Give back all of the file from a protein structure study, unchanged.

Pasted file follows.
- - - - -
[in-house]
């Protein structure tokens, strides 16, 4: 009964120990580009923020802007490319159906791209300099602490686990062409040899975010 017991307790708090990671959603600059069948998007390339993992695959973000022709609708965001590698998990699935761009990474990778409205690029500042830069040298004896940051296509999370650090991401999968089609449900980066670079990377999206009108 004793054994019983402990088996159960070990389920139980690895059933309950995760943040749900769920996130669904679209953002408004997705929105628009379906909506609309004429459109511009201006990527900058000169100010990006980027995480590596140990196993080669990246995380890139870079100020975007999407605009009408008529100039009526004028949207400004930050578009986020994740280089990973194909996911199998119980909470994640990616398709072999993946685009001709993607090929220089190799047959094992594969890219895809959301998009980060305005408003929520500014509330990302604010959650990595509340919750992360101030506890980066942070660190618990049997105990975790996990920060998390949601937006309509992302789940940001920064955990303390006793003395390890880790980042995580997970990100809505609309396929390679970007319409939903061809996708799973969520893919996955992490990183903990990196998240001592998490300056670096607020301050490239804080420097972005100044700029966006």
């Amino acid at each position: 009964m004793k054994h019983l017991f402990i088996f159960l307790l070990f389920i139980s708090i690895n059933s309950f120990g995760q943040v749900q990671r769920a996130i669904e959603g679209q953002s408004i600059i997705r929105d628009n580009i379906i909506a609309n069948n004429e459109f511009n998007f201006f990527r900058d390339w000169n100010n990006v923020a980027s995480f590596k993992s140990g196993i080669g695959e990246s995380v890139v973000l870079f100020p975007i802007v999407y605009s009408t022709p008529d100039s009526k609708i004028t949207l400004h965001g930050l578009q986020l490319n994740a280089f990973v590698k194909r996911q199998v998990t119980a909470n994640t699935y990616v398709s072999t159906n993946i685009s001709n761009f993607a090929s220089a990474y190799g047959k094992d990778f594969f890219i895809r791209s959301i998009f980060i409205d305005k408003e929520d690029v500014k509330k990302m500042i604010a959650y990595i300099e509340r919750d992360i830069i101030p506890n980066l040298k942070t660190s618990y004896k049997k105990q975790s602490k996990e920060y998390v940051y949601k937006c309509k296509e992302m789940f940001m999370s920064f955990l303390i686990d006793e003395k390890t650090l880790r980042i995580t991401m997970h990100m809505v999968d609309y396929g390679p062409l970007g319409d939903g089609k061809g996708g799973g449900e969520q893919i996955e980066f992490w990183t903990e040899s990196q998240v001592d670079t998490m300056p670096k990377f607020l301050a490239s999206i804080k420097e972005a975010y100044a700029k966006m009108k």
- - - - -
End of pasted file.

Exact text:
[in-house]
């Protein structure tokens, strides 16, 4: 009964120990580009923020802007490319159906791209300099602490686990062409040899975010 017991307790708090990671959603600059069948998007390339993992695959973000022709609708965001590698998990699935761009990474990778409205690029500042830069040298004896940051296509999370650090991401999968089609449900980066670079990377999206009108 004793054994019983402990088996159960070990389920139980690895059933309950995760943040749900769920996130669904679209953002408004997705929105628009379906909506609309004429459109511009201006990527900058000169100010990006980027995480590596140990196993080669990246995380890139870079100020975007999407605009009408008529100039009526004028949207400004930050578009986020994740280089990973194909996911199998119980909470994640990616398709072999993946685009001709993607090929220089190799047959094992594969890219895809959301998009980060305005408003929520500014509330990302604010959650990595509340919750992360101030506890980066942070660190618990049997105990975790996990920060998390949601937006309509992302789940940001920064955990303390006793003395390890880790980042995580997970990100809505609309396929390679970007319409939903061809996708799973969520893919996955992490990183903990990196998240001592998490300056670096607020301050490239804080420097972005100044700029966006």
């Amino acid at each position: 009964m004793k054994h019983l017991f402990i088996f159960l307790l070990f389920i139980s708090i690895n059933s309950f120990g995760q943040v749900q990671r769920a996130i669904e959603g679209q953002s408004i600059i997705r929105d628009n580009i379906i909506a609309n069948n004429e459109f511009n998007f201006f990527r900058d390339w000169n100010n990006v923020a980027s995480f590596k993992s140990g196993i080669g695959e990246s995380v890139v973000l870079f100020p975007i802007v999407y605009s009408t022709p008529d100039s009526k609708i004028t949207l400004h965001g930050l578009q986020l490319n994740a280089f990973v590698k194909r996911q199998v998990t119980a909470n994640t699935y990616v398709s072999t159906n993946i685009s001709n761009f993607a090929s220089a990474y190799g047959k094992d990778f594969f890219i895809r791209s959301i998009f980060i409205d305005k408003e929520d690029v500014k509330k990302m500042i604010a959650y990595i300099e509340r919750d992360i830069i101030p506890n980066l040298k942070t660190s618990y004896k049997k105990q975790s602490k996990e920060y998390v940051y949601k937006c309509k296509e992302m789940f940001m999370s920064f955990l303390i686990d006793e003395k390890t650090l880790r980042i995580t991401m997970h990100m809505v999968d609309y396929g390679p062409l970007g319409d939903g089609k061809g996708g799973g449900e969520q893919i996955e980066f992490w990183t903990e040899s990196q998240v001592d670079t998490m300056p670096k990377f607020l301050a490239s999206i804080k420097e972005a975010y100044a700029k966006m009108k």